It’s not just hard disk crashes and human error that cause data loss. There are some pretty nasty computer programs out there that will do a good job too. A January 2014 internet security report shows that a virulent form of ransomware known as Cryptolocker has now infected about quarter of a million Windows computers. Once on a system, Cryptolocker will encrypt various files on the hard drive with a very strong encryption key before displaying a message to the user of the computer demanding a ransom payment in return for the decryption key. There is a time limit too – shown as a clock that counts down.
Ransomware has existed previously, but Cryptolocker is particularly problematic because of the way it makes files inaccessible. Instead of using a custom cryptographic implementation like many other malware families, Cryptolocker uses strong third-party certified cryptography offered by Microsoft’s CryptoAPI.By using a sound implementation and following best practices, the malware is difficult to circumvent.
Cryptolocker is a malware trojan that attacks Windows machines and was first seen in late 2013. It finds its way onto systems by several methods, most commonly by via an innocent looking email that requires the reader to open the a disguised attachment that it infect the trojan.
As Cryptolocker was a completely new threat when first launched, malware detection programs were not able to spot it as these applications are only able to detect threats that have already been discovered. Although Cryptolocker is now detected by anti-malware and anti virus detection programs, the writers of Cryptolocker frequently update their code to avoid detection. This is a tactic that has proved successful on a number of releases.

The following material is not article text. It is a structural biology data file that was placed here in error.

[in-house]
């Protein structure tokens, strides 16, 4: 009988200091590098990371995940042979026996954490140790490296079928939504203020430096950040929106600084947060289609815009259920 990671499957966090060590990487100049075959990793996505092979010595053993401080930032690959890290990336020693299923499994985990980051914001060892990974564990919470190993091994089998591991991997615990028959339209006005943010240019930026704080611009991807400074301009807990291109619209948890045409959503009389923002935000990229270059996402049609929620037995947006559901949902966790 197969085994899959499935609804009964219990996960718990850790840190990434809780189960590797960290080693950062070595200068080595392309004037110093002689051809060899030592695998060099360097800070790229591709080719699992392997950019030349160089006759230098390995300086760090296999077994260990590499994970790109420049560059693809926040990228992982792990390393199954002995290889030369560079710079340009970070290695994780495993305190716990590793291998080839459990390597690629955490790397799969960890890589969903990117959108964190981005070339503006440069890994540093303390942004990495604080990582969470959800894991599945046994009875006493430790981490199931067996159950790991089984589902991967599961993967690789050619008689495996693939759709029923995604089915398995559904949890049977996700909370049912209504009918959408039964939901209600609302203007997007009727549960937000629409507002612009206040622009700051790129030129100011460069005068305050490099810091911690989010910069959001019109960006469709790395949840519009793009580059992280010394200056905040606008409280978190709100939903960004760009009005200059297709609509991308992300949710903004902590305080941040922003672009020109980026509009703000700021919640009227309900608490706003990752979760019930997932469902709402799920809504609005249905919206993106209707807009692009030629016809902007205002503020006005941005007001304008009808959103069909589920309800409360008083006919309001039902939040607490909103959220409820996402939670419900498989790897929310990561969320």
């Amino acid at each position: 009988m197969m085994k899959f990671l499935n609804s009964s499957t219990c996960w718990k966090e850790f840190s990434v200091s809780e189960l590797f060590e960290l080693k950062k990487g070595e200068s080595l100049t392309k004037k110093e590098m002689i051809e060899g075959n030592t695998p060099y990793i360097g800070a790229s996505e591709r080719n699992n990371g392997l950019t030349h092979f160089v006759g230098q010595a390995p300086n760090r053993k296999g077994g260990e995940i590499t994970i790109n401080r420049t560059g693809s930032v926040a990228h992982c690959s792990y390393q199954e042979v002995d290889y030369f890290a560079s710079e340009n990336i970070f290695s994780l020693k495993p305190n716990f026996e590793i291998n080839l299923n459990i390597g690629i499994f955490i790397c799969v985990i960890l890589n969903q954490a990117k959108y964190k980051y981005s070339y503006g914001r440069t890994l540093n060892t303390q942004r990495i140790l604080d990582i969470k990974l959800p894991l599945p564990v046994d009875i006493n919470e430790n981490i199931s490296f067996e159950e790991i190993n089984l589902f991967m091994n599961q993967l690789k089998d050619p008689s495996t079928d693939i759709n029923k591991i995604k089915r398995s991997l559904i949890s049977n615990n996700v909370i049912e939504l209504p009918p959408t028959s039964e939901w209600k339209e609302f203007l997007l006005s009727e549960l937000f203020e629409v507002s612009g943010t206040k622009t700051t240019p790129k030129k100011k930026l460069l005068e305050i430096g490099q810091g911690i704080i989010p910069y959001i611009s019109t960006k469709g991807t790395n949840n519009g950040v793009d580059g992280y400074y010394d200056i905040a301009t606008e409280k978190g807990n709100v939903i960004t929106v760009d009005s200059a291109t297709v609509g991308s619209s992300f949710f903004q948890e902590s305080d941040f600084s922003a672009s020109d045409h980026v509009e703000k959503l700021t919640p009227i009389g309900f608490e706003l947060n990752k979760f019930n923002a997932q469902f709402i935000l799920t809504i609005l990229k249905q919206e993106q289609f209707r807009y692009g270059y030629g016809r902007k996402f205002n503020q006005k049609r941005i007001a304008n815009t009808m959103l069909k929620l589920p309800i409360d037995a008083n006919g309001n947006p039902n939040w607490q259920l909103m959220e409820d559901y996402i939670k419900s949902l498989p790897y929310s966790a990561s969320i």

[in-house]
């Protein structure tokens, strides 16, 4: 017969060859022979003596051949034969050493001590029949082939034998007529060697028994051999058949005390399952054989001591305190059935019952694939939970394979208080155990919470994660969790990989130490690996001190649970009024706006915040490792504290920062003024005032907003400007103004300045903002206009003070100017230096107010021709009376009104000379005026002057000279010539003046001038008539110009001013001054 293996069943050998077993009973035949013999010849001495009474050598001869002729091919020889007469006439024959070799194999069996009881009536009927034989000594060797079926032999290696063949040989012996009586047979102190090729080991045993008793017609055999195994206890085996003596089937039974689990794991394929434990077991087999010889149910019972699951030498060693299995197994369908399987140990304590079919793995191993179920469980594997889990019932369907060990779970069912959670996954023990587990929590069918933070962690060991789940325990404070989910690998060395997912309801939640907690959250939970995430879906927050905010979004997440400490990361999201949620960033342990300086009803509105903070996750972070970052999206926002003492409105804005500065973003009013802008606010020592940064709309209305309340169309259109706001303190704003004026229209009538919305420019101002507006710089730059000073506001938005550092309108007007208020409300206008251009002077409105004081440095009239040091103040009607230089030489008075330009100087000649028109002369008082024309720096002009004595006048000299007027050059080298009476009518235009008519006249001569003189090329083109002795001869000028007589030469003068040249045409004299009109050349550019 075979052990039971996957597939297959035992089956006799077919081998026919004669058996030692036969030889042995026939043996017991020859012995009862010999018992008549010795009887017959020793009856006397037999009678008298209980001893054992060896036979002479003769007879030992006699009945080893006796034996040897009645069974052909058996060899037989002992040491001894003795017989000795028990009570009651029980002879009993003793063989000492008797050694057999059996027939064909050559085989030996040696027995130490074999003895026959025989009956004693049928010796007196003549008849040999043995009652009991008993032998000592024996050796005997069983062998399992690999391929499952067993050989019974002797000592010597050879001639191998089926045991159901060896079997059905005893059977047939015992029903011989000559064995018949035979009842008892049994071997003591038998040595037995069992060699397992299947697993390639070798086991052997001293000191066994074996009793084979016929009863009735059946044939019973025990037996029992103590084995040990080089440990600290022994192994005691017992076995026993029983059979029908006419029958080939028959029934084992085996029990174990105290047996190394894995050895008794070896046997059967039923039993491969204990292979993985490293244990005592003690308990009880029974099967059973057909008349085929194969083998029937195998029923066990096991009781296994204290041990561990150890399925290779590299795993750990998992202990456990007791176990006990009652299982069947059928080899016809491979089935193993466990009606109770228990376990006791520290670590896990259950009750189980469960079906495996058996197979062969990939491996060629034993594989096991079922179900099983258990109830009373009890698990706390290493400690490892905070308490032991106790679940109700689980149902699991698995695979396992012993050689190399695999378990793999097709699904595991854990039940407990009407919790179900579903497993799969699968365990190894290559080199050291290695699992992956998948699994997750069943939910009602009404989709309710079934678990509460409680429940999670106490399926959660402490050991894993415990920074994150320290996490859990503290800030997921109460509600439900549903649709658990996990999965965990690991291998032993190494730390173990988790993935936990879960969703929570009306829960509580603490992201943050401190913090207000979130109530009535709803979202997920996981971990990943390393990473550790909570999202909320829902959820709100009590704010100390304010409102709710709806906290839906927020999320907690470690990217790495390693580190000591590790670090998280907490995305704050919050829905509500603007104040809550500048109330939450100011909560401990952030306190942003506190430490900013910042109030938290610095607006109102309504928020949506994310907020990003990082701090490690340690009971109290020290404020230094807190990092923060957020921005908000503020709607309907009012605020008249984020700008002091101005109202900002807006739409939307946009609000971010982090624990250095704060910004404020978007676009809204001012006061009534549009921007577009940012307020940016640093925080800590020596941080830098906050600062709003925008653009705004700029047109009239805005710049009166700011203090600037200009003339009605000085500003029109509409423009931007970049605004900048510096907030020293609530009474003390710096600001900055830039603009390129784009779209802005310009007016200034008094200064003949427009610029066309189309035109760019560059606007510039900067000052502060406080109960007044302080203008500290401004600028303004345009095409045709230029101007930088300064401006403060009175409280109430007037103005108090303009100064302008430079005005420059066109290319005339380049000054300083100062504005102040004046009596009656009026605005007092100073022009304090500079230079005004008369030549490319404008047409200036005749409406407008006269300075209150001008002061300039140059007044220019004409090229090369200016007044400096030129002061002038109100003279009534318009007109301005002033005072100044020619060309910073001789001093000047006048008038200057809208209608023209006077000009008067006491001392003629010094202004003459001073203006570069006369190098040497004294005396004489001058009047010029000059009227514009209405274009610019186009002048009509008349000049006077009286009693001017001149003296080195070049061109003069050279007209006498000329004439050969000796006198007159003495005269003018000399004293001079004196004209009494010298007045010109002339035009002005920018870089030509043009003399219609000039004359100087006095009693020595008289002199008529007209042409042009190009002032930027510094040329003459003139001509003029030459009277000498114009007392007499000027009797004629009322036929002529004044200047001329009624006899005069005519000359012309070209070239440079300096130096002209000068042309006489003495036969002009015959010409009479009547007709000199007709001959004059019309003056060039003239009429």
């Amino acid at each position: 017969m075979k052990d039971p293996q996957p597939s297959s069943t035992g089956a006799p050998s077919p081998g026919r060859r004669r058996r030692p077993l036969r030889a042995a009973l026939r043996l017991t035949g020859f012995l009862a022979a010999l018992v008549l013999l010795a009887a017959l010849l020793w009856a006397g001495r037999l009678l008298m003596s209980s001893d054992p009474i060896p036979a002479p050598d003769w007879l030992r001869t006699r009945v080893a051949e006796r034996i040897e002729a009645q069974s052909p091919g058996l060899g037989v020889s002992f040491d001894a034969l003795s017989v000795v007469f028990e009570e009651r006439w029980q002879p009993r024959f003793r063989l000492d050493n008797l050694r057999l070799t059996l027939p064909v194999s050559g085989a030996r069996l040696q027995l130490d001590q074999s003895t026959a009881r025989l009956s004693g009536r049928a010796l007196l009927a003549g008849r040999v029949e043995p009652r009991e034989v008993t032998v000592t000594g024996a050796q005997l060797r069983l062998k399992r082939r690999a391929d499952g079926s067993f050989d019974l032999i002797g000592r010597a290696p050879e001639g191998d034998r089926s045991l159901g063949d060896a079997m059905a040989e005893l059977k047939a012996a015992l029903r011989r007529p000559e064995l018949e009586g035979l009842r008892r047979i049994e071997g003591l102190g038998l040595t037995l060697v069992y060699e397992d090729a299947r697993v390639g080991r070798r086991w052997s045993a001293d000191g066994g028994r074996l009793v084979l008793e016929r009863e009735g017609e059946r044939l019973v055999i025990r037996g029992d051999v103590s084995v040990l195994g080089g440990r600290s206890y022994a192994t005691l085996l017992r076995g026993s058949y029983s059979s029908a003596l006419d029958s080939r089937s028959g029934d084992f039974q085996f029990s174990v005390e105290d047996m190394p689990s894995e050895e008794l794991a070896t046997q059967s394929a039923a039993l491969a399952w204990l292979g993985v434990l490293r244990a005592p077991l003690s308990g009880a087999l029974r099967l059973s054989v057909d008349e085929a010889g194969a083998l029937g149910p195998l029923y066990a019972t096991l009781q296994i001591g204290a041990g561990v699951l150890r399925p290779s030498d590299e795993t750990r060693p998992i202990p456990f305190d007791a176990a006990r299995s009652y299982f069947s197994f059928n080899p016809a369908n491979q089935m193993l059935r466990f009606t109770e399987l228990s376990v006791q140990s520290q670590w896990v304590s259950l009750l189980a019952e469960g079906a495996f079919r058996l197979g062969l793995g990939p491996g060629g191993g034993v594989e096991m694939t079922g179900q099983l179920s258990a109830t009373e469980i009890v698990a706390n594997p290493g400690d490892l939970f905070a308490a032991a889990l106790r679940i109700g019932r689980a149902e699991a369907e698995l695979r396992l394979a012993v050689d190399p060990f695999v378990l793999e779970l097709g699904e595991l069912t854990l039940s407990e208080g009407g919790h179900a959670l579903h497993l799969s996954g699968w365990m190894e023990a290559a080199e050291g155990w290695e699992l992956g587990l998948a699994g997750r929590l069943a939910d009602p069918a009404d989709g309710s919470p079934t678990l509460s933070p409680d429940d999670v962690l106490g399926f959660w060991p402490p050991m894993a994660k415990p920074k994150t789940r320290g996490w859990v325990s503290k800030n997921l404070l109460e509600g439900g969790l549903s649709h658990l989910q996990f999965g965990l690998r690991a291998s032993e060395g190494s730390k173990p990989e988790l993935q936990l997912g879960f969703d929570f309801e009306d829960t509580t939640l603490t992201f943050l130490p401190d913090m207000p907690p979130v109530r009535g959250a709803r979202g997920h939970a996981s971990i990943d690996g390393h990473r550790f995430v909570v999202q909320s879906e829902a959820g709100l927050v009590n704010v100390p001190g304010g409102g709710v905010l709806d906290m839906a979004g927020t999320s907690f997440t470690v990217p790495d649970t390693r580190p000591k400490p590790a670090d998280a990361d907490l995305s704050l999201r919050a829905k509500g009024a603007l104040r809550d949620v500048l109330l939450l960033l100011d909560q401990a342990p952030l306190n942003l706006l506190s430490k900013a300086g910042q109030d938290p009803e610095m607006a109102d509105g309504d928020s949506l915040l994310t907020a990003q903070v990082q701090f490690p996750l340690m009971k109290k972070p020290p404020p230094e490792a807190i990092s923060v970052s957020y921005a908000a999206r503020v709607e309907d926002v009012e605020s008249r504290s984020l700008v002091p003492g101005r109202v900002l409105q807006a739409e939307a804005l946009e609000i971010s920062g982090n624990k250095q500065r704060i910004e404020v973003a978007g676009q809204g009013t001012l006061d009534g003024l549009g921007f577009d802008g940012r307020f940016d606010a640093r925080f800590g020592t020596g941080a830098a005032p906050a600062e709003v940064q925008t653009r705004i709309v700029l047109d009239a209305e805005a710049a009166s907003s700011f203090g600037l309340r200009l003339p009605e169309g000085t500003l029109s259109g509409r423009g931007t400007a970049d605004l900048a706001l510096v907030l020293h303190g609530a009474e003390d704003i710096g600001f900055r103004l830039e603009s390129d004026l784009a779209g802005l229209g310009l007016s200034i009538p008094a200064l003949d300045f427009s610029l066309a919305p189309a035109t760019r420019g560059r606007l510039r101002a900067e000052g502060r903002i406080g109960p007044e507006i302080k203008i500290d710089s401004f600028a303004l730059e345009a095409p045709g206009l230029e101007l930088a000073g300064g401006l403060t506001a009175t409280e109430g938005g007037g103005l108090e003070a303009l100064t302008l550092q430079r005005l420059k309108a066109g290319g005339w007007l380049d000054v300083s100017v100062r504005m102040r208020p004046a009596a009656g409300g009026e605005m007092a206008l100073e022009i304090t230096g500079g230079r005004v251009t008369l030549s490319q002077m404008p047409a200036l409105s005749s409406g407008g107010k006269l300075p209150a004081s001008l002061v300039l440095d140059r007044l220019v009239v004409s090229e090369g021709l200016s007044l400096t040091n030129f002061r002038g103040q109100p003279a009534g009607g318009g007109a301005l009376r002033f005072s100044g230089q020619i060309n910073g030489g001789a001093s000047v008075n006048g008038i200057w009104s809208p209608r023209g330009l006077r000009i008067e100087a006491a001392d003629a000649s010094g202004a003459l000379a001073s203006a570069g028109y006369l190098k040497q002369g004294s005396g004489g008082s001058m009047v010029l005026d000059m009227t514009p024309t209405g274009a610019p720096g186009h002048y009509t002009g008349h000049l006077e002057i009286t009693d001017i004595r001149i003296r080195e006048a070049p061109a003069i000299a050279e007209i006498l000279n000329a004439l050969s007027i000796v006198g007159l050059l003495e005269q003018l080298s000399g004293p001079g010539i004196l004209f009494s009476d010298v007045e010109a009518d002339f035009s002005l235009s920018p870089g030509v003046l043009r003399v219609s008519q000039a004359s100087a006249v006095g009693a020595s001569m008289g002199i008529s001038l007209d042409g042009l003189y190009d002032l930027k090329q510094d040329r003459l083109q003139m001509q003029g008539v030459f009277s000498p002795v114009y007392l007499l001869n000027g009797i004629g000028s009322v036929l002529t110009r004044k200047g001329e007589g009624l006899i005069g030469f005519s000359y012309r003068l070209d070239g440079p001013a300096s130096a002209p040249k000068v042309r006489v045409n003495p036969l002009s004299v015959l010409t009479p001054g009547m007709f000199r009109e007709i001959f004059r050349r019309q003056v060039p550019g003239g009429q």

The Cryptolocker program uses an encryption key of 1024 bits which means that the passwords are so long that they are more or less unbreakable. A brute force program (one that continually tries different password permutations in order to crack the password) would literally take many years, working at a rate of tens of thousands of attempts per day.
Alternatively the ransom amount can be paid in return for the decryption key allowing the encrypted files to be deleted. Cryptolocker ransoms are paid in Bitcoins – a new virtually untraceable internet currency and in December 2013 an attempt was made to discover how much Cryptolocker had earned it’s creators. It’s estimated that between October 15th and December 18th 2013 (ie. just over two months), almost 42,000 transactions had taken place with a total value of USD $27M.
If your system has been infected with Cryptolocker and you have some important files that need decrypting you can either pay the ransom – although there is no guarantee you’ll get the decryption key, try and crack the password using a brute force program – which will take decades, or accept that your data is gone. There’s little point contacting a data recovery company as they’ll only be able to do the same exercise as you – and will need the decryption key in order to access your data. The decryption key is not stored on the infected PC.